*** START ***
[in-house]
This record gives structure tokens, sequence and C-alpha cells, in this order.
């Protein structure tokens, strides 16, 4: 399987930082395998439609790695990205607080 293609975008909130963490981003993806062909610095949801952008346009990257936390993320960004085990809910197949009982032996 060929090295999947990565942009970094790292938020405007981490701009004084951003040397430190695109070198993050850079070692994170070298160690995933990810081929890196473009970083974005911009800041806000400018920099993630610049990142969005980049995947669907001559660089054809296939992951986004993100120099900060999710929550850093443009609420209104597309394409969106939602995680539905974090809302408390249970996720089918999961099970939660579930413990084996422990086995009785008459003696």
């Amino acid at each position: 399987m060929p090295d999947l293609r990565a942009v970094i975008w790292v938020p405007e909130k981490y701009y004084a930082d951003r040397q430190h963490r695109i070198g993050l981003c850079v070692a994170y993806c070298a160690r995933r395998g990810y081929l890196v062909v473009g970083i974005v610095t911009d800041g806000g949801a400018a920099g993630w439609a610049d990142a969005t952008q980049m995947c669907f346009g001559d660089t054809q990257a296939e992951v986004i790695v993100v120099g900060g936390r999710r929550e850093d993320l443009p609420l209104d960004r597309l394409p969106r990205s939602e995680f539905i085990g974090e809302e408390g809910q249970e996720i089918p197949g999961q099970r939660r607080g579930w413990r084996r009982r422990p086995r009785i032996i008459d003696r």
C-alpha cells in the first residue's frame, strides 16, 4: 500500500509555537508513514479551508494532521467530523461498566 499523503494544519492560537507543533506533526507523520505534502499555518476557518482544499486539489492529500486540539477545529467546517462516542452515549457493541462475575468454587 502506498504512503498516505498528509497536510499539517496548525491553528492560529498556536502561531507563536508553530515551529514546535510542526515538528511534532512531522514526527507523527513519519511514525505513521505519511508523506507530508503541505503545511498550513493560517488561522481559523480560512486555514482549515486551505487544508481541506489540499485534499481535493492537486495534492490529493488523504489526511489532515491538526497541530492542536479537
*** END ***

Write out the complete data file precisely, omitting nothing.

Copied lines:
[in-house]
This record gives structure tokens, sequence and C-alpha cells, in this order.
């Protein structure tokens, strides 16, 4: 399987930082395998439609790695990205607080 293609975008909130963490981003993806062909610095949801952008346009990257936390993320960004085990809910197949009982032996 060929090295999947990565942009970094790292938020405007981490701009004084951003040397430190695109070198993050850079070692994170070298160690995933990810081929890196473009970083974005911009800041806000400018920099993630610049990142969005980049995947669907001559660089054809296939992951986004993100120099900060999710929550850093443009609420209104597309394409969106939602995680539905974090809302408390249970996720089918999961099970939660579930413990084996422990086995009785008459003696």
């Amino acid at each position: 399987m060929p090295d999947l293609r990565a942009v970094i975008w790292v938020p405007e909130k981490y701009y004084a930082d951003r040397q430190h963490r695109i070198g993050l981003c850079v070692a994170y993806c070298a160690r995933r395998g990810y081929l890196v062909v473009g970083i974005v610095t911009d800041g806000g949801a400018a920099g993630w439609a610049d990142a969005t952008q980049m995947c669907f346009g001559d660089t054809q990257a296939e992951v986004i790695v993100v120099g900060g936390r999710r929550e850093d993320l443009p609420l209104d960004r597309l394409p969106r990205s939602e995680f539905i085990g974090e809302e408390g809910q249970e996720i089918p197949g999961q099970r939660r607080g579930w413990r084996r009982r422990p086995r009785i032996i008459d003696r």
C-alpha cells in the first residue's frame, strides 16, 4: 500500500509555537508513514479551508494532521467530523461498566 499523503494544519492560537507543533506533526507523520505534502499555518476557518482544499486539489492529500486540539477545529467546517462516542452515549457493541462475575468454587 502506498504512503498516505498528509497536510499539517496548525491553528492560529498556536502561531507563536508553530515551529514546535510542526515538528511534532512531522514526527507523527513519519511514525505513521505519511508523506507530508503541505503545511498550513493560517488561522481559523480560512486555514482549515486551505487544508481541506489540499485534499481535493492537486495534492490529493488523504489526511489532515491538526497541530492542536479537